The Dow Jones Industrial Average (^DJI 0.70%) was up 0.4% at 11:40 a.m. EDT Friday as investors continued to push up stocks despite mixed messages on the economy. Thursday's unemployment report was worse than expected, painting a picture of continued job losses even as the economy begins to rebound. In some states, including Florida, Texas, and Arizona, cases of COVID-19 are exploding now that lockdown measures have been eased.
Shares of Microsoft (MSFT -0.15%) and Apple (AAPL -0.16%) rode the stock market higher on Friday. Apple stock received a price target bump from an analyst, but the big news was Microsoft's president calling on antitrust regulators to target Apple's App Store empire.
Microsoft wants antitrust regulators to go after Apple
About 20 years ago, Microsoft was sued by the Department of Justice for violating antitrust law. The tech giant was accused of illegally protecting its operating system monopoly and attempting to carve out a monopoly for its Internet Explorer web browser. The government won the case, although Microsoft was not broken up.
Today, tech giants other than Microsoft are facing antitrust scrutiny. And in the case of Apple, Microsoft is one of the companies doing the accusing. At an event hosted by Politico on Thursday, Microsoft's president, Brad Smith, called on antitrust regulators in the U.S. and Europe to focus on app stores that extract heavy fees from developers. A Microsoft spokesperson confirmed to Bloomberg that Smith was talking about Apple.
The fundamental issue is this: The only way to distribute software on Apple's iOS platform, which powers the iPhone and iPad, is through Apple's App Store. Apple takes a fee ranging from 15% to 30% on all purchases through the App Store. That includes recurring subscription purchases, such as Microsoft Office 365. Apple's rules also prevent developers in many cases from pointing users to a website to complete their purchase in an effort to avoid the fee.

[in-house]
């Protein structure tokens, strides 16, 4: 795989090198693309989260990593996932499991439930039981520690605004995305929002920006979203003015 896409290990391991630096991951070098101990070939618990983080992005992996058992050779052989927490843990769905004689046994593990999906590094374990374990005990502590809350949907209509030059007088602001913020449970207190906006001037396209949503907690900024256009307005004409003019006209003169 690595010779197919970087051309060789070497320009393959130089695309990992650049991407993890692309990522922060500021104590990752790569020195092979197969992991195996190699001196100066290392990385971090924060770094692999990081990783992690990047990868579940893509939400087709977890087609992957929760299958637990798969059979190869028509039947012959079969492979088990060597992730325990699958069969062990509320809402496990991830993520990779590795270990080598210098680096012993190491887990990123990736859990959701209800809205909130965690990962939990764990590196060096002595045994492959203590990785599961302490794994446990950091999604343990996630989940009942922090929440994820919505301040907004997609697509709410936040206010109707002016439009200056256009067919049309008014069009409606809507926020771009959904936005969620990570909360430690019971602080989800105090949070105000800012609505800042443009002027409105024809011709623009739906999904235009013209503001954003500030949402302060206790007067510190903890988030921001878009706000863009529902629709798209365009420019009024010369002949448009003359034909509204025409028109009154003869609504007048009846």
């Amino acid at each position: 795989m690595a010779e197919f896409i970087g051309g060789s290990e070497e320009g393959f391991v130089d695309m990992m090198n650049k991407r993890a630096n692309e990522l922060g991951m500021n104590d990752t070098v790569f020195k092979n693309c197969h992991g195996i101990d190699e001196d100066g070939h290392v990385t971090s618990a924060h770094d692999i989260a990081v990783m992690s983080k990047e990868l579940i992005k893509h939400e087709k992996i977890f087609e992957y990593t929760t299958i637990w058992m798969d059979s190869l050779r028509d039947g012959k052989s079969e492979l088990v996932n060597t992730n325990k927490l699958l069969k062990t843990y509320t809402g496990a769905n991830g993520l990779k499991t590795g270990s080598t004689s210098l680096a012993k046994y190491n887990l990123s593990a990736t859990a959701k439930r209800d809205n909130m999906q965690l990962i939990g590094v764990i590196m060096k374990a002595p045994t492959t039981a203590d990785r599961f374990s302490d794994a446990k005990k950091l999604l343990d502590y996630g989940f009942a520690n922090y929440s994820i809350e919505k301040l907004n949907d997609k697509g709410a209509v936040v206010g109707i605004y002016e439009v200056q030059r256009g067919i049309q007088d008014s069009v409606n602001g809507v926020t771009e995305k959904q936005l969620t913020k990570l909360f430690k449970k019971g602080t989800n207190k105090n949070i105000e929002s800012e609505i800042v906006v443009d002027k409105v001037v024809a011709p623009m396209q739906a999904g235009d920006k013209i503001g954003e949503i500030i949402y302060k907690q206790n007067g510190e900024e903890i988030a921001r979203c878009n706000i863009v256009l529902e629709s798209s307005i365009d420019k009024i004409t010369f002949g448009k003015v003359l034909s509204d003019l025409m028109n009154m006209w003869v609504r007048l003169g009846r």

Smith argued that Apple's App Store creates a far higher barrier to fair competition and access than Microsoft Windows did when the company lost its antitrust suit two decades ago. In some cases, Apple's own apps compete with third-party apps, putting those third-party apps at a distinct disadvantage. Spotify, which goes up against Apple Music, is a prime example.
If Apple is eventually sued for antitrust violations, it could be forced to either stop charging fees or allow developers to distribute apps on its platforms in other ways. That would hit Apple's services business, which is one of its key growth engines.
Microsoft stock was up about 0.7% by late Friday morning, while Apple stock was up roughly 0.5%. Both stocks are close to their respective 52-week highs.
Another price-target bump for Apple
While Apple's App Store policies are coming under scrutiny, analysts are growing increasingly optimistic about the company's prospects. Earlier this week, RBC raised its price target on Apple stock due to the company's buyback program and the expectation of improving macroeconomic conditions. On Friday, Jefferies bumped up its price target on optimism about Apple's upcoming 5G iPhones.
Jefferies raised its Apple price target from $370 to $405, maintaining a buy rating. The investment bank has become more optimistic about the next iPhone product cycle. Jefferies expects Apple to be able to maintain its iPhone pricing relative to last year, which will drive strong gross margin performance.
It's unclear how strong demand will be for pricey new iPhones later this year, given that the economy is unlikely to have fully recovered from the pandemic by then. If a second wave of the virus hits in the winter, demand for iPhones could very well fall off a cliff.